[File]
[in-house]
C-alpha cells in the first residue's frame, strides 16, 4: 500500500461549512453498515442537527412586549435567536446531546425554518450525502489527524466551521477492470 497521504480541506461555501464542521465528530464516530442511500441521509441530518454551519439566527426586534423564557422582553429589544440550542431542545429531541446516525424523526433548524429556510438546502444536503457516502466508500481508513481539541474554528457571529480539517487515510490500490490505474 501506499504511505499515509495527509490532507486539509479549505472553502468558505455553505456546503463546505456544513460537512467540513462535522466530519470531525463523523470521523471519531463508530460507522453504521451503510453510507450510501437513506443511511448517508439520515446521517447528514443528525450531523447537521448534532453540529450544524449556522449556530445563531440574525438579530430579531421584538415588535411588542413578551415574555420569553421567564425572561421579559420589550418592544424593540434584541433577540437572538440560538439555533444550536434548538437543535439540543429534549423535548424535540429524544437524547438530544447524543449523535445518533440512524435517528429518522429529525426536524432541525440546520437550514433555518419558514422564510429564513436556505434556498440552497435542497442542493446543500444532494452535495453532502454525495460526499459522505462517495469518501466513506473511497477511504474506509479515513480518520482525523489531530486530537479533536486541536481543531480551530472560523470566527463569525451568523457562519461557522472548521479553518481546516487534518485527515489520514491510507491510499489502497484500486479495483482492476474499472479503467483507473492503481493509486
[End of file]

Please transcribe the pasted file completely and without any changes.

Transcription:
[in-house]
C-alpha cells in the first residue's frame, strides 16, 4: 500500500461549512453498515442537527412586549435567536446531546425554518450525502489527524466551521477492470 497521504480541506461555501464542521465528530464516530442511500441521509441530518454551519439566527426586534423564557422582553429589544440550542431542545429531541446516525424523526433548524429556510438546502444536503457516502466508500481508513481539541474554528457571529480539517487515510490500490490505474 501506499504511505499515509495527509490532507486539509479549505472553502468558505455553505456546503463546505456544513460537512467540513462535522466530519470531525463523523470521523471519531463508530460507522453504521451503510453510507450510501437513506443511511448517508439520515446521517447528514443528525450531523447537521448534532453540529450544524449556522449556530445563531440574525438579530430579531421584538415588535411588542413578551415574555420569553421567564425572561421579559420589550418592544424593540434584541433577540437572538440560538439555533444550536434548538437543535439540543429534549423535548424535540429524544437524547438530544447524543449523535445518533440512524435517528429518522429529525426536524432541525440546520437550514433555518419558514422564510429564513436556505434556498440552497435542497442542493446543500444532494452535495453532502454525495460526499459522505462517495469518501466513506473511497477511504474506509479515513480518520482525523489531530486530537479533536486541536481543531480551530472560523470566527463569525451568523457562519461557522472548521479553518481546516487534518485527515489520514491510507491510499489502497484500486479495483482492476474499472479503467483507473492503481493509486